No trip to SHA is complete without learning a bit about the host city’s own history. As any Fort Worth local will tell you, no trip to the city is complete without a visit to their historic stockyards.

This year, Chuck Meide, Brendan Burke, and I attended the 50th Annual SHA conference, held in Fort Worth, Texas. Between us, we presented four papers on research spanning from St. Augustine to the Potomac, participating in a session titled Strategic Partnerships in Archaeology: A Community Approach to Raising Awareness and Preserving Maritime Heritage. The session focused on research and discoveries that resulted from various partnerships between federal, state, academic, and non-profit organizations, including our own research arm, the Lighthouse Archaeological Maritime Program (LAMP), the State of Florida, the Naval History and Heritage Command (NHHC), the Institute of Maritime History (IMH), and the Battle of the Atlantic Research and Expedition Group (BAREG). You can find the abstracts for each of LAMP’s papers below. Continue reading

Conservators Puzzle a Concrete Mystery

While waiting for the new conservation building to begin construction, the staff has been cleaning up around the old and new work sites. In the process, Starr found something pretty interesting. She was sweeping up in front of the World War 2 era garage and noticed a number of markings in the concrete.

The markings are all last names and dates they were written in the concrete. So far we can read: Muller, Warren, French and Cox. The Cox may be a Coast Guard designation, however, and not a last name as it shows up in multiple places. The dates are all 1944, with March 15 and March 17 in two different spots. This all leads us to believe that the concrete outside of the garage was poured during the war effort, either to fix or replace what was there before. This also leads us to believe that some things never change and the chance to write your name in wet concrete is too tempting to pass up.

"French" inscription.
“French” inscription.
"Muller" inscription.
“Muller” inscription.
"Warren" inscription.
“Warren” inscription.
Unreadable inscription.
Unreadable inscription.

We had earlier found a similar marking in the concrete in front of the barracks, as well.

Barracks inscription.
Barracks inscription.

The first thing we did with the barracks inscription was to mark the edges so that staff and visitors would avoid walking on it.

Next, Starr made a dam around the markings and poured silicone rubber over the top. Once the rubber cured, she had a mold of the inscription, just in case something happened to the original. Continue reading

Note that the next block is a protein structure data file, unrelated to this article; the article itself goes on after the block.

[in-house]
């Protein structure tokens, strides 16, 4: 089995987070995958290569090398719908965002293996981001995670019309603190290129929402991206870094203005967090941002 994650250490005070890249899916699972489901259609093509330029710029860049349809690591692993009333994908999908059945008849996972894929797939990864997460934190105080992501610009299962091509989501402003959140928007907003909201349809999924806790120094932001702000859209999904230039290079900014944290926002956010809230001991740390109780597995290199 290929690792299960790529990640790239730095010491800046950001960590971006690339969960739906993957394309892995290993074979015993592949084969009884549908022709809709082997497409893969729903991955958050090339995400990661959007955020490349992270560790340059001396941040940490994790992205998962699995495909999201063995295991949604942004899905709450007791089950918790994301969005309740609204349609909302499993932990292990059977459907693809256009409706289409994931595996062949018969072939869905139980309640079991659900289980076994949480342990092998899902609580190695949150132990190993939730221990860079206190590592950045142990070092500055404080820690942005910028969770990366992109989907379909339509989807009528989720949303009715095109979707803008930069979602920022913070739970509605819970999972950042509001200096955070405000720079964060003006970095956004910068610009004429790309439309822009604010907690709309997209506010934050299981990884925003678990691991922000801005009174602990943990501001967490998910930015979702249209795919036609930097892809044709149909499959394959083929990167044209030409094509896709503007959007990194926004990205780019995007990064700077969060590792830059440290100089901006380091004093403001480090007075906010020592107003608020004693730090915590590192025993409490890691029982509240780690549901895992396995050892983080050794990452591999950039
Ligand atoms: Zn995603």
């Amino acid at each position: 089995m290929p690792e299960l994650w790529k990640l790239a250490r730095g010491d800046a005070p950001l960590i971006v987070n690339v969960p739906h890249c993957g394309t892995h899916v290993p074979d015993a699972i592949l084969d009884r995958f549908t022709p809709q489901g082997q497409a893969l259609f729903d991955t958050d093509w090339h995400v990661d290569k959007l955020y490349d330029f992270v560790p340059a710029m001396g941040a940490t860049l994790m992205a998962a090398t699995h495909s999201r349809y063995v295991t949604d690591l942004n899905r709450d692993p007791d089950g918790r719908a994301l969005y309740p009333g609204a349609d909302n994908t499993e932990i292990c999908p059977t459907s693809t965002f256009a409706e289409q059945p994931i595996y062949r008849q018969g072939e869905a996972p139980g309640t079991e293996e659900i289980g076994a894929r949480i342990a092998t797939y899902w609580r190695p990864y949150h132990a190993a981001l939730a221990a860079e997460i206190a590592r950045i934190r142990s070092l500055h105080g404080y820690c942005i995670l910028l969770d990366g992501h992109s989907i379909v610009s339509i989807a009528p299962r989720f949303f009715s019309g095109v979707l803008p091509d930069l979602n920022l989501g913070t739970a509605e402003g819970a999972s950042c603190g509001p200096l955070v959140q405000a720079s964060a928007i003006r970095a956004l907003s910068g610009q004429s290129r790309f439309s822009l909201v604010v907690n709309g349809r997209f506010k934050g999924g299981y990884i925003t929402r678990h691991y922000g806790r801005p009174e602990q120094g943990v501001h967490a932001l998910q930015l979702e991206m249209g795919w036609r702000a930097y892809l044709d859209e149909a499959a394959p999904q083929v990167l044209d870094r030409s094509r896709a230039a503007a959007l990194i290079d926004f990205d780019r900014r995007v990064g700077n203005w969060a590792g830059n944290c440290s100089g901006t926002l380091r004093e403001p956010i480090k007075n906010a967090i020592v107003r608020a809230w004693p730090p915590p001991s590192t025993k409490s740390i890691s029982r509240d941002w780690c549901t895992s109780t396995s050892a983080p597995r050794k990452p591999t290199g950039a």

Sifting through the muck

Every year, our research arm, the Lighthouse Archaeological Maritime Program (LAMP), heads out on the water to either survey for new wrecks, target test potential anomalies from said surveys or locate and excavate archaeological sites underwater.

How exactly does LAMP work underwater and get the artifacts for the conservation team?

Unlike a “traditional” land site, we cannot simply dig up the dirt and move it to the side with shovels and wheelbarrows. We instead do a similar process, but with an all-in-one dredge setup suited for diving. By using gas-powered pumps to shoot water down a dredge head attached to a large diameter hose, it creates a vacuum in the hose. The hose then sucks up any of the sand in the grids and empties out a few meters away.

While dredging underwater, the divers try to carefully clean down to the concretions and avoid sucking up any artifacts. On the offhand chance that something is either too small to see or visibility conditions are too bad, we make sure to collect all the sediment in bags at the other end of the hose.

Dredging underwater.
Dredging underwater.

All the material that is taken up the hose is called dredge spoil. Most of the spoil is small particulates of sand or clay and is filtered out of the mesh bags.

However, after long sessions of dredging a large amount of shell hash builds up. We try to replace the bags every time a new grid is excavated or once the bag is too full. When that happens we have to bring the bags up to the boat using crates and lift bags.

The lift bags are simply bags that are filled with air and help slowly raise the dredge spoil up to the surface. Once we haul everything on board, the next step is to pour the spoil into buckets, make sure they are documented and transport them back to the lighthouse.

Dredge spoil tagged and ready.
Dredge spoil tagged and ready.

One thing we make sure to do is keep the buckets of spoil filled with water. Even though we bring them back at the end of every excavation day, we are not able to sort through them right away. Often times we will not get to the dredge spoil for quite some time, as field school and other conservation tasks take precedence. Continue reading